Self Esteem vs. Self Confidence - An uncommon approach

Postby marcus_gabler » Tue May 14, 2019 3:47 pm

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This is my approach to clarifying these two essential concepts.
I kindly ask the community to critically review and comment my thoughts.

I plan to publish this as part of a website addressing issues like emotional degeneration, systematic human irrationality, negative effects of digital lifestyle etc.
My aim is to achieve awareness by describing issues in a simple, condensed and unbiased fashion in oder to reach a wider audience than scientific/academic publications usually do.
Backing topics rather inaccessible to the average audience by clear, real life examples seems crucial to reaching people.

Doing so, I felt the need to explain underlying psychological concepts and mechanisms BEFORE pointing out the aspects of our everyday lifestyles that interact with these concepts.

Questions I might have here are:
- Are there any flaws?
- What might be suitable publications for substantiation and further reading?
(I didn't find Wikipedia very helpful. Actually, I wrote this because I couln't find a plain, simple and condensed article about it.)
- Does anyone have other simple, daily life examples that might assist the idea?

Thank you, Marcus Gabler.

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Self esteem and self confidence...


...are often interchanged as terms, together with self consciousness and ego

...are frequently mixed up as concepts, not only in colloquial use but surprisingly often also in professional context

...share definitions that are often rather blurry and confusing

...are generally taken much to literally


That's why we see a need for clarification of this essential concept.


What is commonly called the human 'Ego' should rather be viewed as two individual systems: Self Confidence and Self Esteem.


Self confidence is social strength - self esteem is emotional strength.


Self confidence  is the power to achieve our goals in social interaction, best described by terms like assertiveness/assertive force or push/ability to push through. It is rather easy to consciously understand, as we all have a sense for identifying leaders and followers, people we feel and others we don't feel obliged to.

Self esteem in contrary is probably the hardest to spot human emotional system. It is commonly described as a person's feeling of self-worth and self-acceptance. This sounds like a plausible way to put it in words, but can also be highly misleading.

Shouldn't we accordingly expect people with low self esteem (LSE) to generally view themselves as total failures? Apparently, but how does this go together with certain types of people we all know who believe and act like they are something - but really are somehow pathetic beings at the same time?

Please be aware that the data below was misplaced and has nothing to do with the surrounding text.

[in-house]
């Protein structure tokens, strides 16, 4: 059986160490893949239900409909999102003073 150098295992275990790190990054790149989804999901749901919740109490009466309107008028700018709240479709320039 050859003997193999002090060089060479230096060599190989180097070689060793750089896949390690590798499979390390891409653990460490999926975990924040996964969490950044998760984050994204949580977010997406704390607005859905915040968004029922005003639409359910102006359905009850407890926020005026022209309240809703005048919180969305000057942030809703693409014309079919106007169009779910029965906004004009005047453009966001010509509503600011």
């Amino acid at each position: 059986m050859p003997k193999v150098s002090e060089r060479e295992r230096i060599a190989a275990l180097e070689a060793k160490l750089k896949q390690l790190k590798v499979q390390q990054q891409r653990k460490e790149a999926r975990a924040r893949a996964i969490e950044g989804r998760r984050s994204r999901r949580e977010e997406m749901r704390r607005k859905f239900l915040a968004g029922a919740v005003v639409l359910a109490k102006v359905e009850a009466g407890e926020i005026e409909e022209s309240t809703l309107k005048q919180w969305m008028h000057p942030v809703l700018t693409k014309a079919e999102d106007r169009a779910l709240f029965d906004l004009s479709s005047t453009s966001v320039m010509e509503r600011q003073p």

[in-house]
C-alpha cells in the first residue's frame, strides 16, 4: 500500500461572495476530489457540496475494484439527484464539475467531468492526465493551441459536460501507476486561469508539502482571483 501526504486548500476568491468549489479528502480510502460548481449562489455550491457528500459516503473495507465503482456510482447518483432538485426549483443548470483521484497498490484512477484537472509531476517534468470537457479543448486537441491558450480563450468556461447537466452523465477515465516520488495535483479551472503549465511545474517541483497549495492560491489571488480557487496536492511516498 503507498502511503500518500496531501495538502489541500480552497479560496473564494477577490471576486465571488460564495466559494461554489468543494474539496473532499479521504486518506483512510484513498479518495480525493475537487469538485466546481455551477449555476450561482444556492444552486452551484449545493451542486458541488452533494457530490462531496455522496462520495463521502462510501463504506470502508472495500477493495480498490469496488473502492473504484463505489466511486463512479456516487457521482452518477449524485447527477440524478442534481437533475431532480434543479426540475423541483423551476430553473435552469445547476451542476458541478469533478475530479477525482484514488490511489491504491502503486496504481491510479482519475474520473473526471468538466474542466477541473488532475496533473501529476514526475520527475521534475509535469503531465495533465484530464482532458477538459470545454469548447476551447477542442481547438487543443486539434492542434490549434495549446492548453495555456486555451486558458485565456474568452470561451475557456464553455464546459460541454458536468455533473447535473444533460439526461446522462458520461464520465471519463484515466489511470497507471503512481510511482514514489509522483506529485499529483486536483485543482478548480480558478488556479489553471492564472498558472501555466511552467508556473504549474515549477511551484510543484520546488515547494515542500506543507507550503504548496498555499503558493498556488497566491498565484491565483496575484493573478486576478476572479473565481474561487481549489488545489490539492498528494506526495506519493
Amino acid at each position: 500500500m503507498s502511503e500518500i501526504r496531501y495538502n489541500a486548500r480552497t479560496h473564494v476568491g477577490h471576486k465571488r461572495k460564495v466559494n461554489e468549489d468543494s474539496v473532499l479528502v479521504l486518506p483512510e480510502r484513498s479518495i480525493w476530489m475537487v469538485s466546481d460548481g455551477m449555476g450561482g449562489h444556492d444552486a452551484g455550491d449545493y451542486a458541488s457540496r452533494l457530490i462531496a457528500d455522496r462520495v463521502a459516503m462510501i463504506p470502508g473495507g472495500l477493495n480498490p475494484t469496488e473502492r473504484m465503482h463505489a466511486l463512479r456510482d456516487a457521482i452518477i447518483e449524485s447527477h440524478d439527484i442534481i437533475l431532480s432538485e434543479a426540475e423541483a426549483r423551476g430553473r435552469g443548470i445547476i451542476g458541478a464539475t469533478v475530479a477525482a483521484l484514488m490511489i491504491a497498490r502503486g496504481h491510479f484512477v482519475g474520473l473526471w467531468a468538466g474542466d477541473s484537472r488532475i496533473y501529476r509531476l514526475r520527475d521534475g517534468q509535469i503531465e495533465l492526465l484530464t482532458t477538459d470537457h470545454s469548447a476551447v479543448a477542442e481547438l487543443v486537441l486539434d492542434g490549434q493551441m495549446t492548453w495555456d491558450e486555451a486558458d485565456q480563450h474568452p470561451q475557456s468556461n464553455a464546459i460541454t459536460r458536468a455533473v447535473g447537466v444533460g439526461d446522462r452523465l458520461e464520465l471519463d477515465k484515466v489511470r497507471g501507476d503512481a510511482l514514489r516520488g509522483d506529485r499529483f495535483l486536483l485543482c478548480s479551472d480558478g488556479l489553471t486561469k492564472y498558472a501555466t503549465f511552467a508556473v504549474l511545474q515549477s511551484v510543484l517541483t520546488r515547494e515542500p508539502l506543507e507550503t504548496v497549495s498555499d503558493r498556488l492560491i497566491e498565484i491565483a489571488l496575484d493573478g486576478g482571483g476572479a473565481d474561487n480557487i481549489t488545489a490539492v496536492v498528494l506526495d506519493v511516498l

​Some examples:

- The wannabe model fishing for likes on Instagram (and, not to forget, Facebook...)
- The rich 'trust fund baby' son spending rounds of champagne by the bottle, ideally served with fireworks to attract maximum attention
- The angry young man taking any accidental eye contact as a provocation
- The awful neighbor having nothing better to do than nagging about you leaving the basement light on again (no matter if the last time was months ago) or reporting anyone's parking violations.
- People simply blocking any good advice with a "You are not telling me how to..." (do my job, live my life, raise my kids...)
- The potential date that quits texting with you just because you didn't answer within 3 hours (minutes) "Where are you? ... Hello?!?!? ... OK, seems you are not interested! Have a nice life, you will never know what you're missing! [Blocked]"


Such attention seeking, bragging or hostile behavior (most likely due to their rather active and strong appearance) is hardly commonly attributed to LSE in contrary to eg. whining or resignation.  But in fact all these actions are attempts to compensate and deal with LSE, with the former being of active/strong, the latter of rather passive/weak nature.
That's why self esteem is commonly viewed as much more conscious than it really actually is.

Therefore, self esteem is probably better described as an unconscious, emotional resource for one's satisfaction and happiness and is much more a starting point than the result of each individual's actions. There is in fact not at all a necessary direct relation between success or failure on one side and satisfaction or self-esteem on the other.

Low self esteem consequently is a deficit in one's emotional foundation (with 'high self esteem' describing no or little deficit) that generates, supports and amplifies a whole range of negative feelings like anxiety, disconnection, helplessness, jealousy etc. and consequently largely influences our (social) behavior.



Someone with lower self esteem is more likely to seek others' recognition and approval whereas somebody with higher self esteem might not miss anything at all in the first place - it simply wouldn't occur to him.